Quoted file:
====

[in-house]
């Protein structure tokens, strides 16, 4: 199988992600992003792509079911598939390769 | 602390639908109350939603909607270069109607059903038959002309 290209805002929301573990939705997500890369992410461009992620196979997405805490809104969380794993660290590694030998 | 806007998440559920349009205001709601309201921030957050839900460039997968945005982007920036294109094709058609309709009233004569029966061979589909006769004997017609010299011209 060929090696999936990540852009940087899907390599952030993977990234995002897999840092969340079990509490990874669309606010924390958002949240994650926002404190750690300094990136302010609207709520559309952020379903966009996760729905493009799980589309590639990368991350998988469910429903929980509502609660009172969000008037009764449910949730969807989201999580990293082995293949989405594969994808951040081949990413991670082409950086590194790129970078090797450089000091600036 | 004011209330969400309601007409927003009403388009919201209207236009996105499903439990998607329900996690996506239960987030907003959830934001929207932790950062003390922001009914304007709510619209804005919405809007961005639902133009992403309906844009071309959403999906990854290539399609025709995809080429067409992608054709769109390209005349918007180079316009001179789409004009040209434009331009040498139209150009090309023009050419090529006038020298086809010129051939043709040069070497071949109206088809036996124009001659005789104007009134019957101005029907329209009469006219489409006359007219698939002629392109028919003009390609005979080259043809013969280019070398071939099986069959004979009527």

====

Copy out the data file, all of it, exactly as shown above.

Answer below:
[in-house]
């Protein structure tokens, strides 16, 4: 199988992600992003792509079911598939390769 | 602390639908109350939603909607270069109607059903038959002309 290209805002929301573990939705997500890369992410461009992620196979997405805490809104969380794993660290590694030998 | 806007998440559920349009205001709601309201921030957050839900460039997968945005982007920036294109094709058609309709009233004569029966061979589909006769004997017609010299011209 060929090696999936990540852009940087899907390599952030993977990234995002897999840092969340079990509490990874669309606010924390958002949240994650926002404190750690300094990136302010609207709520559309952020379903966009996760729905493009799980589309590639990368991350998988469910429903929980509502609660009172969000008037009764449910949730969807989201999580990293082995293949989405594969994808951040081949990413991670082409950086590194790129970078090797450089000091600036 | 004011209330969400309601007409927003009403388009919201209207236009996105499903439990998607329900996690996506239960987030907003959830934001929207932790950062003390922001009914304007709510619209804005919405809007961005639902133009992403309906844009071309959403999906990854290539399609025709995809080429067409992608054709769109390209005349918007180079316009001179789409004009040209434009331009040498139209150009090309023009050419090529006038020298086809010129051939043709040069070497071949109206088809036996124009001659005789104007009134019957101005029907329209009469006219489409006359007219698939002629392109028919003009390609005979080259043809013969280019070398071939099986069959004979009527």